Photo: Viên An
An intersection of alleys in Ho Chi Minh City, referred to as ‘256b’ | 2,000 words
Translated from Vietnamese by Ba Thùy
‘Each patient can only be looked after by one relative. Please abide by the prevention methods while looking after the patients’. The blaring speakers jolted me awake, my forehead thudding against the glass of the bus that never ceased to rock. My stomach growled, but it would have to wait a few more minutes to be filled, as the roadside eateries in this central district are all too costly for me. My money can only afford food from particular places in the city center. These speakers from Từ Dũ Hospital brought to mind the early days of the pandemic: from 2020, whenever there was news of a new variant, this recording would be broadcasted, as if out of a belief that it would protect everyone’s serenity.
To hear this recording meant I was close to my rented apartment. I live in an alley frequented by migrants close to Từ Dũ Hospital, from which ring out the cries of so many newborn babies who make their entry into life as residents of Ho Chi Minh City. I wasn’t born a resident of this city. Hailing from a small village all the way in Vũng Tàu and eager for a stable job in a city with more than nine million people already, I longed to live in a space comfortable for those far from home.
This alley neighborhood lies adjacent to Nguyễn Cư Trinh and Nguyễn Trãi Roads. Were you to venture deep inside, you’d find it, like other alleys of Ho Chi Minh City, to be labyrinthine and myriad. House addresses just keep piling on top of one another — ‘256b/5b/5/7’ — like numbers randomly jumping towards infinity.
I often picture a neighborhood like mine as a fortress. On its periphery are the luxurious stores of District 1 that all but form walls and allow no pathway through. But here in the center, the scenery changes: houses of multiple shapes from rectangles to even triangles, due to being built on small irregular plots of land; new apartments piling on top of old ones; arbitrarily-numbered alleys that meet at intersections wide enough for kids to have played football during the lockdown period, for flea markets to gather in the morning, and for densely-packed evening stores to serve construction workers, students and other migrants who have to go and make a living in the heart of the expensive District 1, before returning back here.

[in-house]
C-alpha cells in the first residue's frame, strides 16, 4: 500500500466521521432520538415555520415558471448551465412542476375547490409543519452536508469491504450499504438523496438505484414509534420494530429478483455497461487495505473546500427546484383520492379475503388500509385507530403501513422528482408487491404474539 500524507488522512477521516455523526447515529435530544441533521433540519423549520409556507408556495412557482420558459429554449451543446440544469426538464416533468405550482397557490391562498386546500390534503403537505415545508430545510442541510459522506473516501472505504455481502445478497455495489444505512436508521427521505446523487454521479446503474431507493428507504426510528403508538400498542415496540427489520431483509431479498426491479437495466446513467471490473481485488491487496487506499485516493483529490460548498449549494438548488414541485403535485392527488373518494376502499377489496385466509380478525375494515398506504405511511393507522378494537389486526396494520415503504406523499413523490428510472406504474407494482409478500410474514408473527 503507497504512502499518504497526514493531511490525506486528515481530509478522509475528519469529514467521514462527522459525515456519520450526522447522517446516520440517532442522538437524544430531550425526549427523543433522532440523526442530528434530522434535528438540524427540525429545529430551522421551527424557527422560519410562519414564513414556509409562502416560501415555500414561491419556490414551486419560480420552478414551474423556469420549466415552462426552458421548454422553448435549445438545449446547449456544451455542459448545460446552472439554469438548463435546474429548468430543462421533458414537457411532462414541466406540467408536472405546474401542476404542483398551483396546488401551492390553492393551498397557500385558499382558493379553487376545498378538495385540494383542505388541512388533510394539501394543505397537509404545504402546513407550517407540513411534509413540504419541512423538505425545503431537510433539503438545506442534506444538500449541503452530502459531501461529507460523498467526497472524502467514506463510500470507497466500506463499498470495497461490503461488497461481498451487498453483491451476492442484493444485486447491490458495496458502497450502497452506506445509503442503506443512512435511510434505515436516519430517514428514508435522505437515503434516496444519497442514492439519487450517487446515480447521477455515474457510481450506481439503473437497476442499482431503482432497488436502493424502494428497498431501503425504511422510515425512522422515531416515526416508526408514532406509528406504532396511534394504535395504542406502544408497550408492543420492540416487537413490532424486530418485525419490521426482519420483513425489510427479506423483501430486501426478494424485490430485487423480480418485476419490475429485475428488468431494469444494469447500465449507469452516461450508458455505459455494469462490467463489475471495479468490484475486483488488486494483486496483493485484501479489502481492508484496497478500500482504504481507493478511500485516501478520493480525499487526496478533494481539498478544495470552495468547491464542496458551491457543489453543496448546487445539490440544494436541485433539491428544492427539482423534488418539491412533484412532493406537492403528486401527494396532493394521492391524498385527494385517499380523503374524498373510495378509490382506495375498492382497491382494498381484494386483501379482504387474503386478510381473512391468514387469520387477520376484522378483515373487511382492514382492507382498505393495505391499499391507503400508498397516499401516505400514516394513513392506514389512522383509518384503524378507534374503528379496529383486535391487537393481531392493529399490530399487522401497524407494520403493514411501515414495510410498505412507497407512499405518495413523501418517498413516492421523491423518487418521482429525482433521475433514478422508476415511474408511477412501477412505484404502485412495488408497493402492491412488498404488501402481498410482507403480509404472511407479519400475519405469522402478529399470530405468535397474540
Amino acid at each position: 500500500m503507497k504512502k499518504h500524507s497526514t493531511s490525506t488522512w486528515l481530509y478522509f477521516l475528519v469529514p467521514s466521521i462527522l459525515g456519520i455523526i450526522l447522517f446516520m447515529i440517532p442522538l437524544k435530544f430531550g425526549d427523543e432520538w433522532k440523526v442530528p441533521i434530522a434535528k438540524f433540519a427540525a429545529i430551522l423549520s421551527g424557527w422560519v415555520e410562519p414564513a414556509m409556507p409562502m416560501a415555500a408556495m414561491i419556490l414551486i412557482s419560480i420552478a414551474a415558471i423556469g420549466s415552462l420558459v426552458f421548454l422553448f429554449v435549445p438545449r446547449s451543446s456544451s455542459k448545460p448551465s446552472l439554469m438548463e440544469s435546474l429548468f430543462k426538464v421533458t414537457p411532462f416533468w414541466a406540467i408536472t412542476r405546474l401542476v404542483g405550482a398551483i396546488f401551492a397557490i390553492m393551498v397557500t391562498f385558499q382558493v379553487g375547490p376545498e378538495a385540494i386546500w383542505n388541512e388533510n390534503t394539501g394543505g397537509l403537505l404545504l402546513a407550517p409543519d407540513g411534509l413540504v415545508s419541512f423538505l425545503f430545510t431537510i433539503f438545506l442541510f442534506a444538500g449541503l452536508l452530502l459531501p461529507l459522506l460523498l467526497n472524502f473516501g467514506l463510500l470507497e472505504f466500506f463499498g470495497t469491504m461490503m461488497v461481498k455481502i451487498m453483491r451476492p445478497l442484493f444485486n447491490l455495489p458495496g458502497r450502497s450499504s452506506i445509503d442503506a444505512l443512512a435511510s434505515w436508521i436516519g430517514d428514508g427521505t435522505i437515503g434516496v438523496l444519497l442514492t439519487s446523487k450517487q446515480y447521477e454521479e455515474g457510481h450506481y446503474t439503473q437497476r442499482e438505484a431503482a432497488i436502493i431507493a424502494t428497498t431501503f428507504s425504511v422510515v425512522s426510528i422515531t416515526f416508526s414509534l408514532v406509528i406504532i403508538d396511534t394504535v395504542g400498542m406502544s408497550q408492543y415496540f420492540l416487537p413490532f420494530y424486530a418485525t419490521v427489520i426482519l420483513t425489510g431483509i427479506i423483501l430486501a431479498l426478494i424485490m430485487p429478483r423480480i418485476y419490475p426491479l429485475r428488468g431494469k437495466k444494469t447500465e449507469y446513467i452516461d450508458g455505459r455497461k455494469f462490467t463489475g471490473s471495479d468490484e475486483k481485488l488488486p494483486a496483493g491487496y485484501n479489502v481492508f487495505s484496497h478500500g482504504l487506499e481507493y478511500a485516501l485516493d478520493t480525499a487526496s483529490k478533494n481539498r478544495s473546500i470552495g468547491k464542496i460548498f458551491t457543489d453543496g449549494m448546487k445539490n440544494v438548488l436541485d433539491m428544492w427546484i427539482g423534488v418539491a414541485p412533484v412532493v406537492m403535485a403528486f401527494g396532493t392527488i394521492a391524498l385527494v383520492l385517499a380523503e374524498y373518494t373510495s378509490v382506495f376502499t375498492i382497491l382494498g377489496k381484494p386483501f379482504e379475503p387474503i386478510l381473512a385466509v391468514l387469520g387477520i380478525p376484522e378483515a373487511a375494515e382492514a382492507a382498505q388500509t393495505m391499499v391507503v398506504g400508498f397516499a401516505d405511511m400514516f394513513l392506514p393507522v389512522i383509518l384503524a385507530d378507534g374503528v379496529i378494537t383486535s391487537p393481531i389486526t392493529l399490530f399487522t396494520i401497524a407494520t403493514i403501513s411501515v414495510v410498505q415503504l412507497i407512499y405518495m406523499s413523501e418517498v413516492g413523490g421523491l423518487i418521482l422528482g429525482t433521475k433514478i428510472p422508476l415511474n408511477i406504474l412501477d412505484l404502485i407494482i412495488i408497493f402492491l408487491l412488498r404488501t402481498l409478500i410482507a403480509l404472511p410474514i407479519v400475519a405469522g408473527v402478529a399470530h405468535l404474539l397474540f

The place that I sought at the end of my classes and work shifts was one such peculiar intersection of alleys, tucked away in a system collectively numbered as alley 256b.
It was 9:30 p.m. I passed by a food cabinet and realized the dishes I most liked were sold out. Suddenly, Aunt Xuân, the food vendor, called for me and brought out a plate with fried pork belly and a chả trứng omelette — my favorites at her eatery.
‘I didn’t see you come back at 8 pm, so I saved you a portion.’
I thanked her and sat down amidst the rustling conversations in the store. Aunt Xuân’s place was like most typical streetside tiệm cơm rice eateries in Vietnam. There were some sets of plastic tables and stools, then a three-shelved, interior-lit glass cabinet boasting all sorts of dishes that might be present at a Vietnamese meal table: braised fish, canh chua sour soup with snakehead fish, fried meat, fried eggs, bitter melon soup, caramelized pork, et cetera. These dishes are so simple and so familiar to our taste buds that we can eat them day to day, month to month without boredom. We eat them either to console our hankering for the meals cooked by our mothers or to console ourselves, because apart from consuming these familiar dishes, we cannot afford to eat regularly in any of the more ‘exotic’ restaurants in a city that claims to have everything from every region of the country, if not the world.
As I ate my dinner, I tuned in to curt exchanges from migrants like me:
‘I can’t go back home this year. I’m out of money’.
‘If only I could be at home right now. This season down west, I’d be dragging a boombox and doing karaoke round the neighborhood!’
‘Ever since the pandemic began, I still haven’t got a ticket home. It’s been three years!’